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Relating to "the Other"

Dr. Mona Ibrahim

(This was given as an oral address for the 2010-2011 academic year Convocation)

SALAM. That’s hello in Arabic. To respond you just say Salam back. I chose to greet you with Salam, which means not only hello but also peace and goodbye and is the standard greeting that Muslims use, regardless of the native language they speak. I chose to greet you with Salam because it captures many of the thoughts that I want to share with you today. For today I want to talk to you about diversity and about relating to “the other:” the other languages, the other religions, the other races, the other nationalities, the other human beings.


Why talk about diversity and relating to the other as you begin your education at Concordia?


Because relating to the other is essential for the Salam, the peace, that we all strive for in the world today, and because relating to the other is, in fact, at the heart of the core curriculum that you are starting today. The theme of the core curriculum, as I am sure you have already heard, is to BREW, that is to become responsibly engaged in the world.


Diversity is an integral part of the world’s design. In order to become responsibly engaged in the world, it is essential to have the ability to relate to others who are different from us. Diversity is a fact. Differences are all around us. What should a responsibly engaged person do with these differences? Conveniently avoid them? No. Tolerate them out of the goodness of one’s heart? No. Merely accept them? Still no. A responsibly engaged person values differences and understands what a precious resources they are.


Differences are valuable for the richness and perspective they offer. With different points of view we are able to see the full human experience. It is like looking at a complex statue from all different angles, slowly walking a full circle around it, crouching in front of it to view it from below, and climbing to the top of a tall building to view it from above. The result is a simplistic, inaccurate, deficient view of that statue.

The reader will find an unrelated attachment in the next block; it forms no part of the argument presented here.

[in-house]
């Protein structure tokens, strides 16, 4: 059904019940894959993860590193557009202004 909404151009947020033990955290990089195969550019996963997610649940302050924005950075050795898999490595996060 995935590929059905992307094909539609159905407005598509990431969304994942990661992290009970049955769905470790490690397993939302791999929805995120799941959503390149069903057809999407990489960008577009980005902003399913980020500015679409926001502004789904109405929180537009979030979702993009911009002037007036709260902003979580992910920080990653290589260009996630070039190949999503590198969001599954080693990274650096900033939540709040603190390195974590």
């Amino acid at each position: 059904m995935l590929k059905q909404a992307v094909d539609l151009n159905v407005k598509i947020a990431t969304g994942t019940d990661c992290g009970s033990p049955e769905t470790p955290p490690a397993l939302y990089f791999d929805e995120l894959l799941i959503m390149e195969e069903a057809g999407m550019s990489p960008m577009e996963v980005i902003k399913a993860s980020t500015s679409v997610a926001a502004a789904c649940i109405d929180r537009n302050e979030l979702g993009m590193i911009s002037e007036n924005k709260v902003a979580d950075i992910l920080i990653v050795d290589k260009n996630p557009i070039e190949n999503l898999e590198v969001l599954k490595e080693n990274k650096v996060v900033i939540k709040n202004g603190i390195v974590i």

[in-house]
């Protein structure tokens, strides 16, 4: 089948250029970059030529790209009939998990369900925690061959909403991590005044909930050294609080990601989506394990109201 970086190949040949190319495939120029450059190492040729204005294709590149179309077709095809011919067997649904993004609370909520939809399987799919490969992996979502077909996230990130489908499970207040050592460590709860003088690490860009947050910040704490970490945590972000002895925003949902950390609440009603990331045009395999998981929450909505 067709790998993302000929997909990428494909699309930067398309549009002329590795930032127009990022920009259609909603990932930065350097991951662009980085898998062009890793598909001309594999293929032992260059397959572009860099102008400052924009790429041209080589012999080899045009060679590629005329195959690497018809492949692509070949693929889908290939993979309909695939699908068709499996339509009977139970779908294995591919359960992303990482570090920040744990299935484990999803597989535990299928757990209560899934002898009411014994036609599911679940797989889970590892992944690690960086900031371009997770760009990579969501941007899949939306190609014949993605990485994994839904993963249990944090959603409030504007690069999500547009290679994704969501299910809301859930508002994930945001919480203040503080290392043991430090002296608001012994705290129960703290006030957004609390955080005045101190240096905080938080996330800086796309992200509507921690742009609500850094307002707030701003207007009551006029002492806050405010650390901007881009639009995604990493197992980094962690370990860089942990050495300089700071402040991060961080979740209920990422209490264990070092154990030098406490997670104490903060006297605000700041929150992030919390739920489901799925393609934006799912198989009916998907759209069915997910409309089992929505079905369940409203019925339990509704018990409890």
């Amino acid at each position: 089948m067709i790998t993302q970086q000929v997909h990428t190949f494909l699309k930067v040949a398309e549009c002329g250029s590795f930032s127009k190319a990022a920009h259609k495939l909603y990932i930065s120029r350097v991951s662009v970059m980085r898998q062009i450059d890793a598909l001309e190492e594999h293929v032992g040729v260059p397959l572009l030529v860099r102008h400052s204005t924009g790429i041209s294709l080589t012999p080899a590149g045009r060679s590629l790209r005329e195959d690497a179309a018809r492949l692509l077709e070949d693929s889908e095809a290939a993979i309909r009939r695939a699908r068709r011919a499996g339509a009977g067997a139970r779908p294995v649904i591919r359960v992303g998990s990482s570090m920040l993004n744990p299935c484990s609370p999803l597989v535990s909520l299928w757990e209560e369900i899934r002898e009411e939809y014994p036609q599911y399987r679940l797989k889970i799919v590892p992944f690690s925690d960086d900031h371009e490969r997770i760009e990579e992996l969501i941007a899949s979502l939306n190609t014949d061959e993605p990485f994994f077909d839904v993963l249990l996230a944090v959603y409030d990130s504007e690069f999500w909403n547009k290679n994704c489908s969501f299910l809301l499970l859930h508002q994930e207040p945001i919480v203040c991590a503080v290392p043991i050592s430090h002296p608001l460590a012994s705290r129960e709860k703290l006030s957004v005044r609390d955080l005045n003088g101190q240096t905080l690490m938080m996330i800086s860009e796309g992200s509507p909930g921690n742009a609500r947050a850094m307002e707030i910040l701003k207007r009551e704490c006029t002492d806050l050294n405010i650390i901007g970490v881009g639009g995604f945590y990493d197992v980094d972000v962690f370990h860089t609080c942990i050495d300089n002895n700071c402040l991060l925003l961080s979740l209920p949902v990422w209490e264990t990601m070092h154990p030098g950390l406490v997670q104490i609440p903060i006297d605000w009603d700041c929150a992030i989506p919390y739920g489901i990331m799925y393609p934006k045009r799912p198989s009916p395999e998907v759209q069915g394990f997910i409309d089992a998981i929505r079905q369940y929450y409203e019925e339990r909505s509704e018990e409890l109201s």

It is our diversity that helps us fully see the world in all its complexity. It is our diversity that helps us understand ourselves and recognize what is distinctive about our viewpoint. And, paradoxically, it is also our diversity that helps us discover the core of humanity that we have in common with the other. After all, we all have the same goal: to enjoy the statue, regardless of the position we are in or the viewpoint we happen to have. Yet, we often feel threatened by difference because of the ambiguity and novelty it forces us to deal with.


How do we keep anxiety from overcoming us when we are faced with difference? How can basic trust replace fear? The answer lies in empathizing with the other. Empathy is the bridge through which we can connect with the other. The good news is: Empathy is not hard at all. It is a natural ability that we all have. Neuropsychologists have described what they call mirror neurons in the brain. These brain cells activate in response to the other’s situation in the same way they activate in response to our own situation. For example, when we watch another person being poked by a needle, mirror neurons in our brain fire as if we are personally experiencing the pain. Basically, we are hard-wired to empathize and to emotionally respond to the other.